* This editorial is the (revised) 2010 graduation message of the Protestant Reformed Seminary, more a sermon than a speech. It appears only now in February because other editorials took precedence this fall and winter. May the message, heard by a goodly number last June, also be of use to the churches and the SB community at large. In this new year, please commit us at the seminary to God in prayer.
Graduates, members of the Synod of the Protestant Reformed Churches, Theological School Committee, members of the PRC, family and friends of the graduates, and those who have traveled from the Covenant Protestant Reformed Church in Northern Ireland and from Limerick in the Republic of Ireland…
The Protestant Reformed seminary aims to train pastors, that is, shepherds. Indeed, we train men to be scholars; and to be theologians, who love the truth of God in Christ; and to be preachers. But we aim especially to make them pastors, and to use all their scholarship and facility in theology to serve God’s flock.
These graduates—scholars, theologians, and would-be-preachers— desire to be pastors, shepherds, of God’s sheep.
This is why the PRC require their seminary professors themselves to be pastors of considerable experience. It takes a pastor to train pastors. If you look at the seminary curriculum, you will see that it is robust in its offerings in practical theology. We require a full range of courses that enable a man to practicetheology. You may also know that all the courses—even those not strictly designed to teach the practice of the ministry—are taught with the ministry in view. Dogmatics, Church History, Exegesis, Old and New Testament history—all are taught to prepare men to be pastors.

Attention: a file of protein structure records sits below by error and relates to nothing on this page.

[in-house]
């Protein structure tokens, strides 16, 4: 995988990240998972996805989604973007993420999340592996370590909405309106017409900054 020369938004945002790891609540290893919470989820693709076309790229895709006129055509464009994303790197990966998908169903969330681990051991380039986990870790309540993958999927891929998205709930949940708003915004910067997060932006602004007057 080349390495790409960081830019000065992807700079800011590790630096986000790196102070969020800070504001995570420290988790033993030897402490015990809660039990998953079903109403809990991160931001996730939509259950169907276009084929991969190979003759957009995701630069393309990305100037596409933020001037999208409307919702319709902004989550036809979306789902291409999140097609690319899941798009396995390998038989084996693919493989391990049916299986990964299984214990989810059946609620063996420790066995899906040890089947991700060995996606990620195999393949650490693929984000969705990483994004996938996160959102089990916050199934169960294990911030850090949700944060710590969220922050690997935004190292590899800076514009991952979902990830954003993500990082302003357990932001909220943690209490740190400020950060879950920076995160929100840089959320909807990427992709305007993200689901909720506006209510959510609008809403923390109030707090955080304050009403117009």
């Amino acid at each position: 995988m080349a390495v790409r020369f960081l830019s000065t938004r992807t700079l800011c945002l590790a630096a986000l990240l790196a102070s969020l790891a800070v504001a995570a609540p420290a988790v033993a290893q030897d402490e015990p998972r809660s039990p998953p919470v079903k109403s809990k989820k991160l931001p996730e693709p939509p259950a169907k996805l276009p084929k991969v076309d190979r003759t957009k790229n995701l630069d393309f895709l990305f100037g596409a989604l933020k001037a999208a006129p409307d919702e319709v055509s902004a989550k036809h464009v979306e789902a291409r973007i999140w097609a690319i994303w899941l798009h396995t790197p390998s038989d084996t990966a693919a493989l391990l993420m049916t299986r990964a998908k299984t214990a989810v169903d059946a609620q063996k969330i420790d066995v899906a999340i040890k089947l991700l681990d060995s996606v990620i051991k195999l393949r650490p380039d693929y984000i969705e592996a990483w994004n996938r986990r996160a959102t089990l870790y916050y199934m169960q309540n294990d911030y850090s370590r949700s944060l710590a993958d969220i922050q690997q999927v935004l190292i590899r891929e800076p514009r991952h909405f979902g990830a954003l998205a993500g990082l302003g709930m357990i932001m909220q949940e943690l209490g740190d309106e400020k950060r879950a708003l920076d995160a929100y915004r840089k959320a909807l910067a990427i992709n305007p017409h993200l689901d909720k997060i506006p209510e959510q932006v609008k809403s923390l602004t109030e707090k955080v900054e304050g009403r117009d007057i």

We may be very thankful for the denominational (our church-run) seminary that trains men to be shepherds, and for a Synod and a Theological School Committee that understand that. And we may be thankful for God’s provision of these aspiring shepherds.
For God uses shepherds for the good of the sheep—including our children and grandchildren. Everyone who has had a faithful pastor knows what a blessing a good pastor is to the people of God.
And that’s precisely why it’s so ominous that God through Ezekiel said (and at times still today says), “I am against the shepherds.”
That is a sobering message for a seminary graduation. So sobering that for a time I considered it impossible to use as a graduation text. A happy occasion such as this, for an indictment of shepherds, which these men aspire to be?